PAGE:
Let's assume I have two identical systems. On the first system I've created a symbolic link. On the second one I want to copy that symlink via sftp and the symlink shall work the same (i.e if the symlink links to /etc/, after copying it over, only the symlink will be copied and only the symlink (not the linked files) )

Any ideas on how I can do this / if I can do this? I only want to copy the symbolic link, nothing else; just the reference.

  • it doesn't work just as you describe already?
    – mikeserv
    Nov 10, 2015 at 10:34
  • 1
    sftp won't let you do that. rsync can, as can ssh cp ...
    – roaima
    Nov 10, 2015 at 14:00
  • The thing I am trying to achieve is copying over the symbolic map... I dont want the files.. I just want the bit of code that says FOLDER > ETC ... I just want to create a symlink off the server and move it to the server its needed on... im trying to hack out of an enclosed file
    – TheHidden
    Nov 10, 2015 at 16:17
  • 3
    @roaima ssh cp? as in scp? how? Oct 6, 2018 at 23:25

8 Answers 8


If you tar up the symlink, then you can copy the tarball over to the remote machine any way you like. When you untar it, you'll find that you've only copied the symbolic link and nothing else. For example:

To test this, first I created a text file.

echo this is a test > file.txt

Then create a symlink to the file and compress it into a tar gzip.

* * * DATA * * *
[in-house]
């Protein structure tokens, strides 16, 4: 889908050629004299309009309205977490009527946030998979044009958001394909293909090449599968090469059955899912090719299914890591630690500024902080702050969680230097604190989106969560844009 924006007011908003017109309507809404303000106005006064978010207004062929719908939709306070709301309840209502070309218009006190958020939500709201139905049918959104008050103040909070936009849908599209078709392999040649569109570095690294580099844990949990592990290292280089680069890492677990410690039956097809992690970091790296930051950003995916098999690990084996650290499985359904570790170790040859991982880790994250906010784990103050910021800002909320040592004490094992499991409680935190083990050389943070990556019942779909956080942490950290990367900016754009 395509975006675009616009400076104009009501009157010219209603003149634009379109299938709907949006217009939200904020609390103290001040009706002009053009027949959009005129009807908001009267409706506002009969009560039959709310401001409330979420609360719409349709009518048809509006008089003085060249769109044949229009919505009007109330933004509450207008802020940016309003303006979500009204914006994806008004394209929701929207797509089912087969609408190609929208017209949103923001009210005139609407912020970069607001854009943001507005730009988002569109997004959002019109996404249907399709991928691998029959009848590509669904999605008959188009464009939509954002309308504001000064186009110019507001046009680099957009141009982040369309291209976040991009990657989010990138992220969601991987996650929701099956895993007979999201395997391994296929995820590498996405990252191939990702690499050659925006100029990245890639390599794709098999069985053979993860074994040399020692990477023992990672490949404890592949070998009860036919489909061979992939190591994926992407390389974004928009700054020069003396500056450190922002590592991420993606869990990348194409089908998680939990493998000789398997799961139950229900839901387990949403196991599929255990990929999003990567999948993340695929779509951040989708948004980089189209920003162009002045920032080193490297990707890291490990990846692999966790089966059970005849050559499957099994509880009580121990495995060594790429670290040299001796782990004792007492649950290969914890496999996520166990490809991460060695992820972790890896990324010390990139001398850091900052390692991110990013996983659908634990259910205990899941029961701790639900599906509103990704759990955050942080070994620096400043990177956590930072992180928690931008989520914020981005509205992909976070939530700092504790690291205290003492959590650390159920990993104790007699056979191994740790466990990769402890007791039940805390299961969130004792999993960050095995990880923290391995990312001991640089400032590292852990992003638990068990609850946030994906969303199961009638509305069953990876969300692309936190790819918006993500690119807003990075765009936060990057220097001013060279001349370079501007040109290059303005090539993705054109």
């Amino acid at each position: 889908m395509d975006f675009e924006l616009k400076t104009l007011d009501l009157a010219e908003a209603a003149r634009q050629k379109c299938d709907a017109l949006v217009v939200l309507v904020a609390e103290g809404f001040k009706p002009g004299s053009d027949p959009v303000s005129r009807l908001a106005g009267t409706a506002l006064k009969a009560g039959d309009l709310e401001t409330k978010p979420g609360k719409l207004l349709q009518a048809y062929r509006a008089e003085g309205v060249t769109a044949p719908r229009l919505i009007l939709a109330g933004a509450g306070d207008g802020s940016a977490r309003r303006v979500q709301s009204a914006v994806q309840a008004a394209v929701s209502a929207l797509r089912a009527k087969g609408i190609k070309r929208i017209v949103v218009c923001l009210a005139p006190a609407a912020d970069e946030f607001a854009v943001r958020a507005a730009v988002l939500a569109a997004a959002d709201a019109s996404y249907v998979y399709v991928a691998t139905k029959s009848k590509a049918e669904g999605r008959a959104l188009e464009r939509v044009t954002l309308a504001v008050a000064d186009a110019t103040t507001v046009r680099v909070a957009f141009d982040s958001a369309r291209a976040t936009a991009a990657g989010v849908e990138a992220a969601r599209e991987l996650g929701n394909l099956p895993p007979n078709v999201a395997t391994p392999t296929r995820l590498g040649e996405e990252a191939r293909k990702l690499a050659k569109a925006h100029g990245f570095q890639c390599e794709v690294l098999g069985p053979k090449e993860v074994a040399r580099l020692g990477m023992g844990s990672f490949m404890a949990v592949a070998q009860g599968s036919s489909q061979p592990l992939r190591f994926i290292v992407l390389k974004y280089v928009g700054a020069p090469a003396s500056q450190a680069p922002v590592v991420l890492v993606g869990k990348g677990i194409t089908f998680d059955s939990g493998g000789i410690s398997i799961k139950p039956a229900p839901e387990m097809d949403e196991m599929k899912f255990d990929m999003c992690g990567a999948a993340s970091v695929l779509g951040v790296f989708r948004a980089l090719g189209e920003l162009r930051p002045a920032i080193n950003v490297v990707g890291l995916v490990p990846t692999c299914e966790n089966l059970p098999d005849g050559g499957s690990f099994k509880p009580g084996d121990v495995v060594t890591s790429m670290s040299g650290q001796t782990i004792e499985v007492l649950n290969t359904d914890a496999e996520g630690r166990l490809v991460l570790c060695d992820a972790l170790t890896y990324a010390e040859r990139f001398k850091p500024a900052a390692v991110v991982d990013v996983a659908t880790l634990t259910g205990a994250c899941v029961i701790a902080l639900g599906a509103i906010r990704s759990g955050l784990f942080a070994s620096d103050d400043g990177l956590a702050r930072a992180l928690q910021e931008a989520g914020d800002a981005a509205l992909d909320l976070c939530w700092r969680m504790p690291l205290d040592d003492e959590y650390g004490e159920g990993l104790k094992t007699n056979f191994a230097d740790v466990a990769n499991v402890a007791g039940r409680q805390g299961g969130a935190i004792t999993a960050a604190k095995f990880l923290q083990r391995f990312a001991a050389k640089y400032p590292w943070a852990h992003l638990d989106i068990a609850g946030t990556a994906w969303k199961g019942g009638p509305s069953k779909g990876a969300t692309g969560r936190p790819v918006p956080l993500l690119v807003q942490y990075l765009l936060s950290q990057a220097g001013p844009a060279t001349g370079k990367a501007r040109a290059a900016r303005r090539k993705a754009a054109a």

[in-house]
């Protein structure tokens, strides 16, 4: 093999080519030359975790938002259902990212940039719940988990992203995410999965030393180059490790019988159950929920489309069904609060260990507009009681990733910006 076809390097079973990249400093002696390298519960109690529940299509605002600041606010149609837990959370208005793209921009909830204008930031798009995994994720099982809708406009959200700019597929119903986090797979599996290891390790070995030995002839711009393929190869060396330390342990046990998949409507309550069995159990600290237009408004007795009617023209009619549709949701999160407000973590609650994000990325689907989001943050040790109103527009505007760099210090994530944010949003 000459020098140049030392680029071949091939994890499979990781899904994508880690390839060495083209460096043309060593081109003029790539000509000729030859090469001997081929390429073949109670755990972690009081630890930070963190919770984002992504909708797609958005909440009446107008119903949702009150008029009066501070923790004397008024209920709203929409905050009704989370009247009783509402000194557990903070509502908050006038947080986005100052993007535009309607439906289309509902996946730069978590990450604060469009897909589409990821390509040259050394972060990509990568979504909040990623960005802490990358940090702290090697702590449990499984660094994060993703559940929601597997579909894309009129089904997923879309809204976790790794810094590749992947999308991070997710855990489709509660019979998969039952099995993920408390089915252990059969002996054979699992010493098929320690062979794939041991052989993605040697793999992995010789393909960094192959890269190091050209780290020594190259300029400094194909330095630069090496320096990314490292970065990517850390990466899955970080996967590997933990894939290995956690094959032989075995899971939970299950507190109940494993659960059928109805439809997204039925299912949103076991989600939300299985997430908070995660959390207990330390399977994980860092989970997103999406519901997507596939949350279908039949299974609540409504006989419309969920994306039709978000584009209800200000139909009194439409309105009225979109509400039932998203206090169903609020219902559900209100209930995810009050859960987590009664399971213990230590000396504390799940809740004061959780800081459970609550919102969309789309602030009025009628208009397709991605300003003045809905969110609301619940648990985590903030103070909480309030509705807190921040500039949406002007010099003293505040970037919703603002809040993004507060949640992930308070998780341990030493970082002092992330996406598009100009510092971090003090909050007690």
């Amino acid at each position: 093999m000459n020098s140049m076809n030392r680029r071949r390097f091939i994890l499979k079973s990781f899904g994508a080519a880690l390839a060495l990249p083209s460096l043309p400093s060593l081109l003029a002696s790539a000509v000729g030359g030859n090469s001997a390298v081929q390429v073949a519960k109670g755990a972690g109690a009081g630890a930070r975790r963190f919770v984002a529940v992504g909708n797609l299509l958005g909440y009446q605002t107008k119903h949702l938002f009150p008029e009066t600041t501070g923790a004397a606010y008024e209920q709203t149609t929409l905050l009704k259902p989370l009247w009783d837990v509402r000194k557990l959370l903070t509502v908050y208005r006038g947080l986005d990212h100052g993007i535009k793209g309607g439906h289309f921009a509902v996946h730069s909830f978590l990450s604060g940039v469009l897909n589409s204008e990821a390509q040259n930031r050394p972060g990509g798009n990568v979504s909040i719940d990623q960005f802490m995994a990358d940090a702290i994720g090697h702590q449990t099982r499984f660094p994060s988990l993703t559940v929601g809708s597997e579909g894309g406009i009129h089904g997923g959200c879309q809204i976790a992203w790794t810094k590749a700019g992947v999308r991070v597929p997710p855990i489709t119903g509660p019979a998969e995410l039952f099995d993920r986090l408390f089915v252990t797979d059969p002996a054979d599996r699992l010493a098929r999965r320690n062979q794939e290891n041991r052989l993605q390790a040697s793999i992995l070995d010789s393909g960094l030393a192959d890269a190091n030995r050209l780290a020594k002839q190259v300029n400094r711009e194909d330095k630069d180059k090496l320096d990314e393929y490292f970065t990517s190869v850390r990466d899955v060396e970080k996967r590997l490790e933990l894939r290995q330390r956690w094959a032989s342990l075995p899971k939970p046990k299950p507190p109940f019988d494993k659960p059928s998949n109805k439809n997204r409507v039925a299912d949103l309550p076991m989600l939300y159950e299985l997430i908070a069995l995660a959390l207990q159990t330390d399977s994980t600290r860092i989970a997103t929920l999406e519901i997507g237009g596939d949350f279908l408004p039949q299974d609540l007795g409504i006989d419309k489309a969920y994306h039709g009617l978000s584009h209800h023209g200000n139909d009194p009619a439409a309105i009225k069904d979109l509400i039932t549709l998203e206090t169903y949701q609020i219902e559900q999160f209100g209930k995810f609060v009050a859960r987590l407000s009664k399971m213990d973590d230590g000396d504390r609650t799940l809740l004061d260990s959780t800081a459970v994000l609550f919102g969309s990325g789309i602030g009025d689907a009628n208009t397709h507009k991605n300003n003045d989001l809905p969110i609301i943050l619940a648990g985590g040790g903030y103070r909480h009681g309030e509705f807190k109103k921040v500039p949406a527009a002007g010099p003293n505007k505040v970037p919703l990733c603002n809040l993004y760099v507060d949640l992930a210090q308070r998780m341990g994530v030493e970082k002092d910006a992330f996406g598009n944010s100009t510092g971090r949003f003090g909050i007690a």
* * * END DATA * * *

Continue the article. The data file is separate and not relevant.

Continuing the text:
ln -s file.txt link.lnk
tar czvf tarball.tar.gz link.lnk

Transfer this file to your other machine and then uncompress it:

tar xzvf tarball.tar.gz

You will find that the symlink is there, but not the original file that it had pointed to.

Of course, if you wanted to transfer both the original file and the symlink while preserving their relationship, you can put them both in the tarball and they would both be transferred, and the symlink should still be correctly pointed to the original file when you uncompress the tarball in the destination location.

  • this is rather interesting but sadly I dont think it will help me, I dont have any control over the slave all these SFTPs are done via APIs to locked down folders, but I am trying to hack the box using symlinks because there is a bit of an emergency and I need to get access from the master which pushes selected updates, for safety reasons the files i send dont execute, but if I can symlink I can inject code into an already existing process (theoretically) by replacing the file via the symlink ... but to do it I need to copy a symlink over 100% raw :(
    – TheHidden
    Nov 10, 2015 at 13:25
  • @user1779617 It is still kinda unclear what you mean with "slave" and "master", because you seem to use both terms for both server and client interchangeably. If you need to create a symlink on the server, you can do that with SFTP, however depending on the configuration, you might not be able to look outside of the chrooted realm of the SFTP-daemon. Please refer to the man page of sftp (linux.die.net/man/1/sftp)! There is the command symlink specifically for what you seem to need.
    – polemon
    Nov 11, 2015 at 10:16

It is a little unclear how exactly you want to deal with the symlink. As I understand it, you want to recreate the symlink on the other system. Symlinks are filesystem dependent, the protocol used to copy files must be aware of that. A good example is using rsync with the -a option.

more specifically, the -l option, but -a is probably what you want.

It will recreate symlinks without pulling the targets over (dereferencing the links).

  • I see hm, so there would be no way to copy it like a file and retain the link? I only have the ability to directly move files over I was hoping to build the symlink on the identical system and copy it over or am I just being to hopeful?
    – TheHidden
    Nov 10, 2015 at 11:16